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Number to Know
Forty-nine percentof Americans believe carrots are the best food for eye health, according to the American Optometric Association.
While carrots do contain nutritional value by supplying beta-carotene, which is essential for night vision, spinach and other dark, leafy greens are the healthiest foods for eyes because they naturally contain large amounts of lutein and zeaxanthin.
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Fit health into a busy lifestyle
According to data from the National Health and Nutrition Examination Survey conducted by the Centers for Disease Control and Prevention, the overall quality of the American diet gets a failing grade.
According to the Healthy Eating Index, adults ages 19 and older score 50 out of 100 on the quality of their diets. Hectic lifestyles may play a role in this failing grade, and registered dietitian and best-selling author Dave Grotto has a few tips to maintain proper nutrition even when time is tight.
-- Eat nutrient-filled meals. Pack healthy lunches with meals such as a salad with grilled chicken or a turkey sandwich on whole wheat bread that provide protein and fiber.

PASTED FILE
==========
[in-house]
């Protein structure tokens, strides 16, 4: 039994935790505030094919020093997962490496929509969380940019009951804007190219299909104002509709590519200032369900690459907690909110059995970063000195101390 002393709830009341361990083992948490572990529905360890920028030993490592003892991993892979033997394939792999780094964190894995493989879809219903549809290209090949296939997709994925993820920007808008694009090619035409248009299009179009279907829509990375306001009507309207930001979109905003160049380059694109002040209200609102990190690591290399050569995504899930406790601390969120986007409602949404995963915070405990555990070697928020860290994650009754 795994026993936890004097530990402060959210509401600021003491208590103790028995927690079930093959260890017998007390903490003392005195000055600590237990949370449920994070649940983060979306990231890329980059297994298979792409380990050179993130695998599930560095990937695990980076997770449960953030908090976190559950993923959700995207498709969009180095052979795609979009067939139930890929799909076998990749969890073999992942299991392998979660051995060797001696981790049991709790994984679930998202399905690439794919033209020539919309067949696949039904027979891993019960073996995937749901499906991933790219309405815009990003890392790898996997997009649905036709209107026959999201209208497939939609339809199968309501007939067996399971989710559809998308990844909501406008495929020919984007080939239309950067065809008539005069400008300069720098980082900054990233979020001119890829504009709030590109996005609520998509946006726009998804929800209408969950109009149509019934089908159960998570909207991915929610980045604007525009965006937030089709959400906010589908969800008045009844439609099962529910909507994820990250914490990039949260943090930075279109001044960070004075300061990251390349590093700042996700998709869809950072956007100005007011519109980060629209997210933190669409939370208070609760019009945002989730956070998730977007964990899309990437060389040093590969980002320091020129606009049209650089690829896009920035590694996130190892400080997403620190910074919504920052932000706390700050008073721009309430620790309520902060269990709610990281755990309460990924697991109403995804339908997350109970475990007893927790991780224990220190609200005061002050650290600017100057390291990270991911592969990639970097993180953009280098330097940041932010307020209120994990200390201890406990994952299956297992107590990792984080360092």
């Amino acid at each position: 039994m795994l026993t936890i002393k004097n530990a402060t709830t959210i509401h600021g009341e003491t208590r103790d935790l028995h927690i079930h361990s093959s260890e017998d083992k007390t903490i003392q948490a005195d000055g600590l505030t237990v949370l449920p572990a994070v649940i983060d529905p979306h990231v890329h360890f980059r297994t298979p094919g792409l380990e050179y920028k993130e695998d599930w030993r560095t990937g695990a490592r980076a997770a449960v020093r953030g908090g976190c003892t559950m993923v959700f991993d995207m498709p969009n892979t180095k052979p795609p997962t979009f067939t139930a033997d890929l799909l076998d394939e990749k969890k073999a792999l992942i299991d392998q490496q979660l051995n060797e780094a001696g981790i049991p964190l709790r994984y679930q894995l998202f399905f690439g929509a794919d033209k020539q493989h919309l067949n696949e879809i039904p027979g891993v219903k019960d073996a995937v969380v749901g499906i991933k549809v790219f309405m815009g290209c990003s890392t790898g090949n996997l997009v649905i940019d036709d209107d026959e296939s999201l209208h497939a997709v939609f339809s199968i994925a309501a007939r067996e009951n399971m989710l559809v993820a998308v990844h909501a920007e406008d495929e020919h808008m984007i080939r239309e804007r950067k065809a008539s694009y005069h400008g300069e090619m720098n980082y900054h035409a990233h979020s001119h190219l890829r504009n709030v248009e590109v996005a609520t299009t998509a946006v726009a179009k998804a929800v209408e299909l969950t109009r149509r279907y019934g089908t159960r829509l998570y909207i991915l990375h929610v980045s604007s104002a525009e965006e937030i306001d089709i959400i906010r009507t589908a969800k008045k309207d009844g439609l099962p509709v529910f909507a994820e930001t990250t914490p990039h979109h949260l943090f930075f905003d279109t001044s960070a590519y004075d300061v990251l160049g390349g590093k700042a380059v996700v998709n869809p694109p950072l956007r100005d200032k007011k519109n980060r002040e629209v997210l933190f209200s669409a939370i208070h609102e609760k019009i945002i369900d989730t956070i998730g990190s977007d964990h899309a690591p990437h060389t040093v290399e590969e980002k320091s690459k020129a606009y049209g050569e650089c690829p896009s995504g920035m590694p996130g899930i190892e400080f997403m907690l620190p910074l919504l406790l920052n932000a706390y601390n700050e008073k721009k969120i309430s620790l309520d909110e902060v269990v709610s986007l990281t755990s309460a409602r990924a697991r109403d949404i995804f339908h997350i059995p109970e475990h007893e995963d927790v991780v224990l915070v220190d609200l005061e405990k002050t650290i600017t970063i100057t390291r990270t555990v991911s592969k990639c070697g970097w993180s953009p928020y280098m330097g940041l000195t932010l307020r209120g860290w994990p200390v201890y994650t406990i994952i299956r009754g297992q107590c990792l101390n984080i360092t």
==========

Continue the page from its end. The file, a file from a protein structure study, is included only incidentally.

"It's vital that we find ways to get the nutrients our bodies need and eating well-balanced meals can do just that," Grotto said.
-- Take your vitamins. Quality dietary supplements can fill nutrient gaps.
-- Stay active and enjoy the sunshine. Even if it is minimal, find time to move each day while you're at work by taking the stairs or going for a 10-minute walk around the block. An added benefit of being outdoors is the exposure to sunlight, which helps skin produce vitamin D3.
-- Don't forget to take time for yourself. Rest and relaxation is an important part of a healthy lifestyle. Grotto recommends getting six to eight hours of sleep a night, and suggests keeping to the same bedtime each night.
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IN THE Q-C
Ovarian cancer awareness meeting planned
The NormaLeah foundation will host a Sisterhood of the Teal Tiaras meeting tonight at 6 p.m. at Blue Cat Brew Pub, 113 18th St., Rock Island, to plan TEAL Town September events and other opportunities to raise awareness about ovarian cancer.
Men and women are invited to the event, which will include light refreshments and a cash bar.
"We need volunteers to help make our September events bigger and better than last year," said Jodie Shagrin Kavensky, executive director of the foundation, in a news release.
Last year's efforts during National Ovarian Cancer Awareness Month included Tag the Town Teal, TEALlights of several high-profile buildings and more, according to the release.
Ovarian cancer has long been considered a silent killer because of its vague symptoms, the release states. NormaLeah Foundation's mission is to create public awareness, promote early detection and support research for ovarian cancer.
For more information about the NormaLeah Foundation or the Sisterhood of the Teal Tiaras, call 309-794-0009 or visit normaleah.org.